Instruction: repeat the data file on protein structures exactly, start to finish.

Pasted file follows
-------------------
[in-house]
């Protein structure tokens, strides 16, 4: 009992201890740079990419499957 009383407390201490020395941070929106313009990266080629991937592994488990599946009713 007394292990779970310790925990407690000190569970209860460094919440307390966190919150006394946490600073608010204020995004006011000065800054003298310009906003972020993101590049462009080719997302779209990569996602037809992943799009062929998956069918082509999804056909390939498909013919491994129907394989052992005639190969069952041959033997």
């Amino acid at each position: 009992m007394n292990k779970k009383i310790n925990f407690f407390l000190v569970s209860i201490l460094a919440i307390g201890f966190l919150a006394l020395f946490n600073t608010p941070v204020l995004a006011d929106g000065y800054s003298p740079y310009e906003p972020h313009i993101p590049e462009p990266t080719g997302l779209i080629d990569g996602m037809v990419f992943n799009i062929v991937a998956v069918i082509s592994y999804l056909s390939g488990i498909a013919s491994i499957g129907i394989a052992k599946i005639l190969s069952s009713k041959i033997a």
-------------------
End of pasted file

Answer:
[in-house]
């Protein structure tokens, strides 16, 4: 009992201890740079990419499957 009383407390201490020395941070929106313009990266080629991937592994488990599946009713 007394292990779970310790925990407690000190569970209860460094919440307390966190919150006394946490600073608010204020995004006011000065800054003298310009906003972020993101590049462009080719997302779209990569996602037809992943799009062929998956069918082509999804056909390939498909013919491994129907394989052992005639190969069952041959033997």
């Amino acid at each position: 009992m007394n292990k779970k009383i310790n925990f407690f407390l000190v569970s209860i201490l460094a919440i307390g201890f966190l919150a006394l020395f946490n600073t608010p941070v204020l995004a006011d929106g000065y800054s003298p740079y310009e906003p972020h313009i993101p590049e462009p990266t080719g997302l779209i080629d990569g996602m037809v990419f992943n799009i062929v991937a998956v069918i082509s592994y999804l056909s390939g488990i498909a013919s491994i499957g129907i394989a052992k599946i005639l190969s069952s009713k041959i033997a």